So with all that said, we have the four components of Tenra Bansho Zero’s Fate System.
This set of rules is one of the things that makes Tenra Bansho Zero a truly unique game. It rewards players who use their character to affect the world around them, or to at least entertain those also playing. Additionally, it provides a vehicle for characters to be more dynamic.
The Fate System in Tenra Bansho Zero shows us, above all else, how even if we can identify and describe an individual game mechanic, it’s the sum of all these mechanics that make a game what it is.
Aaron der Schaedel isn’t really an expert on Japanese TRPGs, he just knows a lot more about them than your average person. He also wants to encourage people to try out and learn more games, and has compiled a list of helpful advice on the subject, which you can find here.
Pic Reference: http://www.tenra-rpg.com/
I am both a fan of table-top games and Japanese pop-culture. The first instance where I got really absorbed into the table-top fandom was, oddly enough, at an anime convention. I was enamored with all the new games I previously never knew existed, but one thing DID irk me about that scenario: even though we were at a convention celebrating Japanese pop-culture, none of the games I saw were of Japanese origin!
After that, I dedicated myself to reconciling this discrepancy, and have learned about a great deal of Japanese table-top games. With all that said, allow me to share with you some of the RPGs from Japan I’ve learned about -- specifically, those that have been officially published in English!
Let’s get the weird one out of the way first. MAID is exactly what its name implies: a game about maids in service of their master, creepy connotations optional. In truth, this is a game that’s more about random change and crazy coincidences.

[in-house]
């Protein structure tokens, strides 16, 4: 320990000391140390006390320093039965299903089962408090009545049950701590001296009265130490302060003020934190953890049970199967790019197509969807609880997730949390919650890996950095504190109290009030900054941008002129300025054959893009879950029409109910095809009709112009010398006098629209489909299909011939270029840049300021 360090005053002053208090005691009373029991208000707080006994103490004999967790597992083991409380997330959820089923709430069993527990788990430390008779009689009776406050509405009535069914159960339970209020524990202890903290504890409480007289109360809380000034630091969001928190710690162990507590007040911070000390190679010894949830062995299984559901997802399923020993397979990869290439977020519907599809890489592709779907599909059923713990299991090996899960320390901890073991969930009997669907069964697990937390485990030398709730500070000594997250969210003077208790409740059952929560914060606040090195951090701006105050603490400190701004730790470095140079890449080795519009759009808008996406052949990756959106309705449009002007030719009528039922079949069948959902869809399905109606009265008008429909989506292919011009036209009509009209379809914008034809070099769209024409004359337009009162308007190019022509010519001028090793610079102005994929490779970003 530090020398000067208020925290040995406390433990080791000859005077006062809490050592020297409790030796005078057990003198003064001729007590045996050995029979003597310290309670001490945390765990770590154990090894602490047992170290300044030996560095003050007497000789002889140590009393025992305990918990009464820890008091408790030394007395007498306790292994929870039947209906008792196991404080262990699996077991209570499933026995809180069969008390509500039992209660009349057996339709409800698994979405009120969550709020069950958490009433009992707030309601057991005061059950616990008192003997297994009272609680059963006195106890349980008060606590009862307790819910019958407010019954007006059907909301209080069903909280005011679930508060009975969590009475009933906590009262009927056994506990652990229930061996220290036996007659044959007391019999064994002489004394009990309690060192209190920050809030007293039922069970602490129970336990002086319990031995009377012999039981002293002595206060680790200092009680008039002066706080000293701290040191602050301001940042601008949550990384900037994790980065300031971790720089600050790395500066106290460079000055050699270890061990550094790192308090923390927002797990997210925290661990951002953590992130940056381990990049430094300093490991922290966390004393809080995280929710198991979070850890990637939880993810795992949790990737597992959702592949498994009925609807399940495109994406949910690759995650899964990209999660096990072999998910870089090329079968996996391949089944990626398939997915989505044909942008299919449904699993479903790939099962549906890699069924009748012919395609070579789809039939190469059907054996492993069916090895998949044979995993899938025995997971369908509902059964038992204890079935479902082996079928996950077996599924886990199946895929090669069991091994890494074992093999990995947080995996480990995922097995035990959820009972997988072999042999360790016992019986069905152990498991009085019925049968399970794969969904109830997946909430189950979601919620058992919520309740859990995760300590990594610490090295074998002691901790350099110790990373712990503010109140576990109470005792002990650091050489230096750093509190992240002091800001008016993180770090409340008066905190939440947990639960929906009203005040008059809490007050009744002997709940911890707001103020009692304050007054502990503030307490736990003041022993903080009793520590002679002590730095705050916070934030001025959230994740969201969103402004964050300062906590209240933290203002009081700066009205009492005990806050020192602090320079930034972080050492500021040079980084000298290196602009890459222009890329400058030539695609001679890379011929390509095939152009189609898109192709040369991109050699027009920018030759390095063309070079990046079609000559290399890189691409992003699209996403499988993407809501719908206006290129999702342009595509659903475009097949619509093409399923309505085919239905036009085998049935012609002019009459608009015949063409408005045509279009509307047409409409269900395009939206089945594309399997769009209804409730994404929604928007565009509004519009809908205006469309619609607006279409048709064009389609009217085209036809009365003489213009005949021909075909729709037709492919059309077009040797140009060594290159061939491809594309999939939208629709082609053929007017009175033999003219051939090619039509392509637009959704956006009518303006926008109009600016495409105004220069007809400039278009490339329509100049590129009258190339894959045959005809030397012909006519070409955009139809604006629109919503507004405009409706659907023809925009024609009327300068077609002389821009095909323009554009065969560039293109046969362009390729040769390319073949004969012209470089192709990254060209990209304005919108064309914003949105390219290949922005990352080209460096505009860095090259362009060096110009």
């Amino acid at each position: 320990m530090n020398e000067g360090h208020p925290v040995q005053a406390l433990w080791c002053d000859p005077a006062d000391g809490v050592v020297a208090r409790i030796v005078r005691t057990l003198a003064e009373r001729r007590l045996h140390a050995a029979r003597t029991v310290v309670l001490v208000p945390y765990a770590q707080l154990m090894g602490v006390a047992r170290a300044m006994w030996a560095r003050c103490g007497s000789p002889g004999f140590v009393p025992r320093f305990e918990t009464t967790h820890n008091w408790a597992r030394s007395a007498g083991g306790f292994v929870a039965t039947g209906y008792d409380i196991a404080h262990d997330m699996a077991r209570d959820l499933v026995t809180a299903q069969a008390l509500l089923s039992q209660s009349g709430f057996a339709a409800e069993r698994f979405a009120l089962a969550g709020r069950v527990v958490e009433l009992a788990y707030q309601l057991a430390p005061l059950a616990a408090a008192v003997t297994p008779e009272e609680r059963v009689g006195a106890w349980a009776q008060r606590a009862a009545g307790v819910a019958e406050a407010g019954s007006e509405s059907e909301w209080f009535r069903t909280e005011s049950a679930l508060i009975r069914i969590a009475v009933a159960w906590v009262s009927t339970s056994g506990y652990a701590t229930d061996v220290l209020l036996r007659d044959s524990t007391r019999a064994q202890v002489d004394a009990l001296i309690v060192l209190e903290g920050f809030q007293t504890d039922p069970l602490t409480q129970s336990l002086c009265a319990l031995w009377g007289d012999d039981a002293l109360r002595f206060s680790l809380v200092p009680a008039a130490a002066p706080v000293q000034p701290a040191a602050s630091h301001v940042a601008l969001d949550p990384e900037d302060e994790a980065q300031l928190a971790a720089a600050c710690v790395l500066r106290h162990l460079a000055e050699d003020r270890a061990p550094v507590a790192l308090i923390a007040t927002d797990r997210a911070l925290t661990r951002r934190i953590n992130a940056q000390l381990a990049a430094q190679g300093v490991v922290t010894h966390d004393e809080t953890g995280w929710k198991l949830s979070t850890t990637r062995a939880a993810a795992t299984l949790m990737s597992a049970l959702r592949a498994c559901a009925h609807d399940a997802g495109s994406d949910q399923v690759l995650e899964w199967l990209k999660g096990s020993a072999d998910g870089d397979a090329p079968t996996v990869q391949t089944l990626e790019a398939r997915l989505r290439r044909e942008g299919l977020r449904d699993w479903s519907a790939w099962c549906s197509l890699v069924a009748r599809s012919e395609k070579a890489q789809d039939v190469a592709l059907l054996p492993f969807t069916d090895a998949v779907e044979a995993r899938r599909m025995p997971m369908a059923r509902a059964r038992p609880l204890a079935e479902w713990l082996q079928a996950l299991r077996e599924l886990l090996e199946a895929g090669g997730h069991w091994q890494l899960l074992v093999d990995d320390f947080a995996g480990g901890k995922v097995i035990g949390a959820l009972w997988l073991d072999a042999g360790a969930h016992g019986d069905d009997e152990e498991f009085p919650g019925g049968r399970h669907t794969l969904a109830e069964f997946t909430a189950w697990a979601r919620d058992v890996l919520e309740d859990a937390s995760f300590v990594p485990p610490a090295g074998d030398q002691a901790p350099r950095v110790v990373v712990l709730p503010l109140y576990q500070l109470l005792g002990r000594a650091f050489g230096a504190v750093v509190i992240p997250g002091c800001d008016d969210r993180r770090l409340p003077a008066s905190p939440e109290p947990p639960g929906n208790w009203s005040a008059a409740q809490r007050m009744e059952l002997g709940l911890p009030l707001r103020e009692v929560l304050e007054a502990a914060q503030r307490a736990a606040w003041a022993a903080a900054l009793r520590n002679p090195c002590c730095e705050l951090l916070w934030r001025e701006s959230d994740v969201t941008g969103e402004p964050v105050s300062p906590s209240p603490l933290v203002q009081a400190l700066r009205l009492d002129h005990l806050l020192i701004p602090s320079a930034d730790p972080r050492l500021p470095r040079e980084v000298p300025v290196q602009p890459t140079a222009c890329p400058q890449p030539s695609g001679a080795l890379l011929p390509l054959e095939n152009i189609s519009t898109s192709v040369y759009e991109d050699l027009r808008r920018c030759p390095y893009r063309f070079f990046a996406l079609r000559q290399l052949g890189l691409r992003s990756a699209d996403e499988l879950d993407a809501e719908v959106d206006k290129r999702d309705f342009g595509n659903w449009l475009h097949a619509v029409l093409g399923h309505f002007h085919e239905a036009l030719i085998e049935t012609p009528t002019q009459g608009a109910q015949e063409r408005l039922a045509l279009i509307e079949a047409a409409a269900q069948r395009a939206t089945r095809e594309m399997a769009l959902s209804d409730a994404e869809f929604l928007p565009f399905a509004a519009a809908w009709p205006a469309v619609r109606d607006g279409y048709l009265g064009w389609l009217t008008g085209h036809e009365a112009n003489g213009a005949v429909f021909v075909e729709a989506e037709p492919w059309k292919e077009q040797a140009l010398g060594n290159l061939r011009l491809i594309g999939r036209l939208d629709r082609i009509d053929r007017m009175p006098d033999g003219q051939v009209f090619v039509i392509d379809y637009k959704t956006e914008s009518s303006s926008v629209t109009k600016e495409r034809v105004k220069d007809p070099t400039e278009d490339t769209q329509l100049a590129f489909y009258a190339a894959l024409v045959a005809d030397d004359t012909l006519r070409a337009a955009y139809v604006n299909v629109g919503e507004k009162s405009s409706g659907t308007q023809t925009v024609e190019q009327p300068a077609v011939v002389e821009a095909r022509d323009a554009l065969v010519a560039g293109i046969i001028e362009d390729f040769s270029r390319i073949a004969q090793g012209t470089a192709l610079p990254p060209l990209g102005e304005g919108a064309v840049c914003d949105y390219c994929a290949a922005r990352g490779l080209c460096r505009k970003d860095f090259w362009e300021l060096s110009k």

MAID is played primarily through random charts and d6s. At character creation, everything from characters stats, why they’re in the master’s employ, and several other strange quirks (such as being a robot, a demon, or a cross dresser) and even the color of their outfit is determined entirely at random.
This is also an odd instance of an RPG that was designed to be competitive. Whenever a character completes a task set forth by the master, they gain Favor. Favor can be used to raise stats, or cause a random event to occur, though whoever has the most unused Favor at the end of the session is declared winner.
As stated earlier, this game is weird, even when you overlook some of the suggestive themes. On the bright side, even in Japan this game is unusual.
4) Double Cross
Double Cross is a game set in an alternate universe version of our modern world, where a phenomenon known as the “Renegade Virus” has infected nearly everyone. While it normally remains dormant in its host, the 1 in 5 people who are active hosts have tremendous powers.
Some use these powers to their own nefarious ends, and others to foil the plans of those who would do evil with these powers. Unfortunately, all who rely on these powers eventually go mad.
Mechanically, Double Cross is a d10 dicepool game, and the meat of character customization is in deciding how the Renegade Virus manifests in your character. You gain up to three “Syndromes” which determine what powers are available to you, as well as how much you can develop those powers.
What truly makes this game unique is the game’s “Encroachment Rate” system, a representation of how much the Renegade Virus has taken over a character. This rises not only every time a character uses a power, but also whenever they so much as appear in a scene!
Encroachment Rate is lowered at the end of every session, though, based on how many other characters a PC has connections to. This gives the game a unique dynamic where players have to make their entrances into a scene count, either by contributing to the party’s end goal, or by meaningfully interacting with NPCs.
3) Golden Sky Stories
Golden Sky Stories is part of a Japanese style of game referred to as “Honobono,” a word that can translate to “Heartwarming.” The premise of Golden Sky Stories is that the players are “Henge,” shapeshifting animal spirits, in a rural town on the Japanese countryside, helping the villagers with their problems. (Or perhaps cause mischief for them!)
Characters in this game have different powers based on what sort of animal they are, as well as what weaknesses they take for their animal type, such as Fox’s not being able to resist the temptation of fried tofu. This, in addition to the universal ability of all henge to take on human form in addition to their animal one.